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I'm thinking about getting my bicycle serviced for the first time to make sure it's entirely roadworthy.

My question is what should I expect from a bike service from a professional?

i.e. what checks are carried out, what maintenance is done, to what price level will parts be replaced within the service price?

And finally what price should I be paying for a service? (London UK)

EDIT: I'll further add there might be a minor problem with my back dérailleur, no parts needed to fix, just the know how...

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First off, it should be noted that any good bike shop should give you a free "tune-up" in the 2-3 months following a new bike purchase from their shop. This is necessary as the cables can be expected to stretch and will need adjusting, even if the bike was perfect leaving the store. (Obviously, you can't expect this from a discount store, or mail-order.) –  Daniel R Hicks Mar 13 '13 at 20:15
    
They did offer me one, unfortunately I'm many many kilometres from said shop so it's out of the question. –  Ben Mar 13 '13 at 20:17
    
Last time I had my bike into the shop it cost somewhere around 300 USD. However, the bike had about 20K miles on it, needed two new rings, new brake pads, new cables, bearings repacked, and one or two other items. And when I got it back I didn't recognize it, it was so clean. –  Daniel R Hicks Mar 13 '13 at 20:20
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3 Answers 3

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These services vary wildly from shop to shop.

My local shop will look at any bike and tell the owner if it's safe to ride. And of course, they'll tell the owner how much it would cost to make it safe if it's not already. They're pretty honest about it, but of course I can't guarantee that other places are.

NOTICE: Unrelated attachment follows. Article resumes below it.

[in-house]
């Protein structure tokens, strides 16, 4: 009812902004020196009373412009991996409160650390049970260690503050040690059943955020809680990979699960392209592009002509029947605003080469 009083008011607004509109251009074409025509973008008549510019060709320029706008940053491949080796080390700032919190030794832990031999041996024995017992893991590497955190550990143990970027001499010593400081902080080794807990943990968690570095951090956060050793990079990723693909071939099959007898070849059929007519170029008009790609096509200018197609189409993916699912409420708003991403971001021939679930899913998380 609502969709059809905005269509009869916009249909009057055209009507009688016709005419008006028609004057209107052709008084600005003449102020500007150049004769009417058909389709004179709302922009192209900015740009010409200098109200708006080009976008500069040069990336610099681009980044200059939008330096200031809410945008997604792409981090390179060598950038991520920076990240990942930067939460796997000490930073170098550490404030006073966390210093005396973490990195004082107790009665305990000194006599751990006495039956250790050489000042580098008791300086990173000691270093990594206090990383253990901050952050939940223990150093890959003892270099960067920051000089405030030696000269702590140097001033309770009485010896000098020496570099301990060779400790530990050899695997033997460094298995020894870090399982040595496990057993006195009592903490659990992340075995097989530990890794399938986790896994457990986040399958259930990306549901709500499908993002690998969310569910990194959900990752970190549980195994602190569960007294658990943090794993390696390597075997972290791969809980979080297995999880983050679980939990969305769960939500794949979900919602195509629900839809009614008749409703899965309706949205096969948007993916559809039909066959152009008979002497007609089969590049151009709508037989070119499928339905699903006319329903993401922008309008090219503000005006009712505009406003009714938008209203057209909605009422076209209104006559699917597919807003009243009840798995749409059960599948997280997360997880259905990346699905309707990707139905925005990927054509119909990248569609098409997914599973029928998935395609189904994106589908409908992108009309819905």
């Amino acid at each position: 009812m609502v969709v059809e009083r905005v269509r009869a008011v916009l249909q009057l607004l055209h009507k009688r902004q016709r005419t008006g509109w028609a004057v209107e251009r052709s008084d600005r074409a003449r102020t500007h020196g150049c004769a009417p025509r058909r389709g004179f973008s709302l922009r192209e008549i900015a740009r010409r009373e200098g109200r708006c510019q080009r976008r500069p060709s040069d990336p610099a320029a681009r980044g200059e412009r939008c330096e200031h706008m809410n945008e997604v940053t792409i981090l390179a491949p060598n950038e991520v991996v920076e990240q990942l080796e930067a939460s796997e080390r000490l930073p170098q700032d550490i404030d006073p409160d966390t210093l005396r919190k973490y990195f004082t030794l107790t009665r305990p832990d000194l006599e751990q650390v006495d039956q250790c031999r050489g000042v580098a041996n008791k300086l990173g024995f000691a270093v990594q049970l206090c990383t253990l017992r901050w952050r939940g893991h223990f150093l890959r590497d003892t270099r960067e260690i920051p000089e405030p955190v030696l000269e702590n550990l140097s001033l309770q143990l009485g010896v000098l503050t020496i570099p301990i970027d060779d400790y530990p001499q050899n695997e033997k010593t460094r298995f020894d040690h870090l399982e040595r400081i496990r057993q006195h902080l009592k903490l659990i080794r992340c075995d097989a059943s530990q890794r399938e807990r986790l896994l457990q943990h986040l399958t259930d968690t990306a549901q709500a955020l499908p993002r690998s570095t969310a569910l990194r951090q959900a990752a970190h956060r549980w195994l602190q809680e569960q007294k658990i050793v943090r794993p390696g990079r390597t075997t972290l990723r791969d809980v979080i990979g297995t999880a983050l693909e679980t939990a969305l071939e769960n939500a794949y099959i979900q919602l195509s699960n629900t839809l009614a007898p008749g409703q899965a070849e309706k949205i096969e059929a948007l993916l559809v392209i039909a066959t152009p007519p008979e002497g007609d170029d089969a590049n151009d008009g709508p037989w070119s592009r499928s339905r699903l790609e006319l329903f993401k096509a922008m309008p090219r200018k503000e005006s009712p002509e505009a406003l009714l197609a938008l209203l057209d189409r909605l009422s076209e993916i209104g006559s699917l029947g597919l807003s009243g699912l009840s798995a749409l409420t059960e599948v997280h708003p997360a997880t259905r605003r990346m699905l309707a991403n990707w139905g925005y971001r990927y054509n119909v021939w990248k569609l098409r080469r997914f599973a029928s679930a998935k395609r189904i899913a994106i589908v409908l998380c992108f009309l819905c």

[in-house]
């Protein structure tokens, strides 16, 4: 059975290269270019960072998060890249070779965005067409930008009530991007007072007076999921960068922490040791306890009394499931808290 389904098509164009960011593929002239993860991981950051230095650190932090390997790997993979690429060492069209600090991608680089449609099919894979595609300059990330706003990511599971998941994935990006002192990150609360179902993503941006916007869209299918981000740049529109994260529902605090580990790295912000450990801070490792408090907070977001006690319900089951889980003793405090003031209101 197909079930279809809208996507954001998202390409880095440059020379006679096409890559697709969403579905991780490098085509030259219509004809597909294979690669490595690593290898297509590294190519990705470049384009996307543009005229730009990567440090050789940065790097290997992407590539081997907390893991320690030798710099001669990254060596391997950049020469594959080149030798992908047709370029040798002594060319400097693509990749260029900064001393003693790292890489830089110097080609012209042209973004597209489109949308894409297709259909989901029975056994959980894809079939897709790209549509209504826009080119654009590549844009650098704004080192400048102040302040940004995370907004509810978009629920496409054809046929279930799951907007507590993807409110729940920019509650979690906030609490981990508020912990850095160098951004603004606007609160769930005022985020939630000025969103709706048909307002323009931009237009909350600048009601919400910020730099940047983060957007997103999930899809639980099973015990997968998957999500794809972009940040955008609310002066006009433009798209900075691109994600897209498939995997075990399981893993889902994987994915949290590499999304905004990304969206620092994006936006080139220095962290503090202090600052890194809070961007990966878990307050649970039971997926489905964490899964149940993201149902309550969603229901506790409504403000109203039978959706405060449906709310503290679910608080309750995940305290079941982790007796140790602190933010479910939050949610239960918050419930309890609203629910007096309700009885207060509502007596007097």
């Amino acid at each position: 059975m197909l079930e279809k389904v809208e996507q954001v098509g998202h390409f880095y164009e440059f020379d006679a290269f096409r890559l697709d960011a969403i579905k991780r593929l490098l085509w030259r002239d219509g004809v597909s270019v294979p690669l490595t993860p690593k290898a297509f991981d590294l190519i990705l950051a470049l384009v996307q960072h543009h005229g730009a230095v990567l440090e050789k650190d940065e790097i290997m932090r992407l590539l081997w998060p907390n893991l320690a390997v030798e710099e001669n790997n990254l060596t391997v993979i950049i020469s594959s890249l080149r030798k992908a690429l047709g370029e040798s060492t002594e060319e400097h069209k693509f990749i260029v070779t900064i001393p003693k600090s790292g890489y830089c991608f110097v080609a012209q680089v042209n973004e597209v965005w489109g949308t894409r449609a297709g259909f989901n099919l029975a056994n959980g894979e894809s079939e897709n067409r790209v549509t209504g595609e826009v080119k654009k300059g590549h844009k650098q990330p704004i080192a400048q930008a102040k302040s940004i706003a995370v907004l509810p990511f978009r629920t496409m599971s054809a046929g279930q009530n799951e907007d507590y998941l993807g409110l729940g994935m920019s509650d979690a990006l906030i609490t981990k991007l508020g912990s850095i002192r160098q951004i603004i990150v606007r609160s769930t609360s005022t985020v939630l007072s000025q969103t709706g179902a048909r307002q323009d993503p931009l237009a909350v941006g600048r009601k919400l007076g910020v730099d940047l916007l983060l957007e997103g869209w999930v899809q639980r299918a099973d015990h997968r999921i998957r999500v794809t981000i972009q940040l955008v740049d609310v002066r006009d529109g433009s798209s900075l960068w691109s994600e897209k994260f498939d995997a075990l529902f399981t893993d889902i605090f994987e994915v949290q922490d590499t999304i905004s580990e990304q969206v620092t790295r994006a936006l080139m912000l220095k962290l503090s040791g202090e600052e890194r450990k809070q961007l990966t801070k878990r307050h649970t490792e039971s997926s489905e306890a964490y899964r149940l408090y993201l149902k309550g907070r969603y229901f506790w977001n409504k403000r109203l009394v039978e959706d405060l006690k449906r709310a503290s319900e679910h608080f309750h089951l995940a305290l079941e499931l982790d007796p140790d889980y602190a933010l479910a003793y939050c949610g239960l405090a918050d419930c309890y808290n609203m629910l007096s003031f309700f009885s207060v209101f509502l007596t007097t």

Most shops offer a free "tune-up" with the purchase of a new bike. This usually includes minor maintenance and inspections such as tightening bolts, airing up tires, adjusting brake and derailleur cable tightness, checking that the wheels are true, etc., but no parts replacement. If the bike was not purchased from the shop in question, they will usually offer the same tune-up service for a relatively low fee, $25 (~£16) US where I live.

Many shops offer additional service levels beyond this. They may include replacing cables and/or cable housing, bar tape, brake pads, actually truing the wheels (this can be a more time consuming job and may not be included in a basic tune-up), and perhaps even a bike wash. These tune-ups can get fairly expensive, $100-$150 (£67-£100) US.

Exactly how much you pay for any tune-up will depend on exactly what combination of services a shop offers and the amount of local competition, so you should really shop around.

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I know you said that you were in London but I couldn't figure out how to type the British pound symbol on an American Keyboard. If anyone knows, feel free to edit in the conversions. –  jimirings Mar 13 '13 at 19:26